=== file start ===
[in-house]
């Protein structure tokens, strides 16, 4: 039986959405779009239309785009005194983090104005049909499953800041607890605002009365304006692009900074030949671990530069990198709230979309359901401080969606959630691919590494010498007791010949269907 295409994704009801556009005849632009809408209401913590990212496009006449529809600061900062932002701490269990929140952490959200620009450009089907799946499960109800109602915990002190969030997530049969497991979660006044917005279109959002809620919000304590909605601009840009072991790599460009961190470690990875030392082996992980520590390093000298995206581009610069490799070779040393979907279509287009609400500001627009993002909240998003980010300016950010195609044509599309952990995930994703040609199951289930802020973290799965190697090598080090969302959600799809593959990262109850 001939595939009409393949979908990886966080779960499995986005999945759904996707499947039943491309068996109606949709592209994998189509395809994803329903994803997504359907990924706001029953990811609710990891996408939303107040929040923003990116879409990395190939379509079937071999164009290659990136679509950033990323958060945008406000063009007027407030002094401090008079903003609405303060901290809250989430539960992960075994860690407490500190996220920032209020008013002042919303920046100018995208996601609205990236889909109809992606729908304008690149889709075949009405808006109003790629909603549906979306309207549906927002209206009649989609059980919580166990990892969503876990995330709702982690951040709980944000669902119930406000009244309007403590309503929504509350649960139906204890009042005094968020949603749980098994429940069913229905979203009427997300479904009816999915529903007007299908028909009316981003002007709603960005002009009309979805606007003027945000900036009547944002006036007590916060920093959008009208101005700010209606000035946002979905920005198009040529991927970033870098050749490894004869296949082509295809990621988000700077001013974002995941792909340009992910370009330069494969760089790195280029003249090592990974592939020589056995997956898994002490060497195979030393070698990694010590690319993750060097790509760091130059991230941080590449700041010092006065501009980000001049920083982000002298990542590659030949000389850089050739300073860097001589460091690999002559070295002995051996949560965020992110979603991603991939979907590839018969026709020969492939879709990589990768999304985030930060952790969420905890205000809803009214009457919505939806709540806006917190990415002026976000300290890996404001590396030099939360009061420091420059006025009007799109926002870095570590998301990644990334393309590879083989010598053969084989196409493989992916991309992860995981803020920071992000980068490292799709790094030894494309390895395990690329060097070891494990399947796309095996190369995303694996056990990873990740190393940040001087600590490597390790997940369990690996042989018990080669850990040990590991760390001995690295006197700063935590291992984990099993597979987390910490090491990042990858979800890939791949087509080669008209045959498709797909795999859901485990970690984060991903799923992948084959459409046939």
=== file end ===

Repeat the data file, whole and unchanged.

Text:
[in-house]
């Protein structure tokens, strides 16, 4: 039986959405779009239309785009005194983090104005049909499953800041607890605002009365304006692009900074030949671990530069990198709230979309359901401080969606959630691919590494010498007791010949269907 295409994704009801556009005849632009809408209401913590990212496009006449529809600061900062932002701490269990929140952490959200620009450009089907799946499960109800109602915990002190969030997530049969497991979660006044917005279109959002809620919000304590909605601009840009072991790599460009961190470690990875030392082996992980520590390093000298995206581009610069490799070779040393979907279509287009609400500001627009993002909240998003980010300016950010195609044509599309952990995930994703040609199951289930802020973290799965190697090598080090969302959600799809593959990262109850 001939595939009409393949979908990886966080779960499995986005999945759904996707499947039943491309068996109606949709592209994998189509395809994803329903994803997504359907990924706001029953990811609710990891996408939303107040929040923003990116879409990395190939379509079937071999164009290659990136679509950033990323958060945008406000063009007027407030002094401090008079903003609405303060901290809250989430539960992960075994860690407490500190996220920032209020008013002042919303920046100018995208996601609205990236889909109809992606729908304008690149889709075949009405808006109003790629909603549906979306309207549906927002209206009649989609059980919580166990990892969503876990995330709702982690951040709980944000669902119930406000009244309007403590309503929504509350649960139906204890009042005094968020949603749980098994429940069913229905979203009427997300479904009816999915529903007007299908028909009316981003002007709603960005002009009309979805606007003027945000900036009547944002006036007590916060920093959008009208101005700010209606000035946002979905920005198009040529991927970033870098050749490894004869296949082509295809990621988000700077001013974002995941792909340009992910370009330069494969760089790195280029003249090592990974592939020589056995997956898994002490060497195979030393070698990694010590690319993750060097790509760091130059991230941080590449700041010092006065501009980000001049920083982000002298990542590659030949000389850089050739300073860097001589460091690999002559070295002995051996949560965020992110979603991603991939979907590839018969026709020969492939879709990589990768999304985030930060952790969420905890205000809803009214009457919505939806709540806006917190990415002026976000300290890996404001590396030099939360009061420091420059006025009007799109926002870095570590998301990644990334393309590879083989010598053969084989196409493989992916991309992860995981803020920071992000980068490292799709790094030894494309390895395990690329060097070891494990399947796309095996190369995303694996056990990873990740190393940040001087600590490597390790997940369990690996042989018990080669850990040990590991760390001995690295006197700063935590291992984990099993597979987390910490090491990042990858979800890939791949087509080669008209045959498709797909795999859901485990970690984060991903799923992948084959459409046939």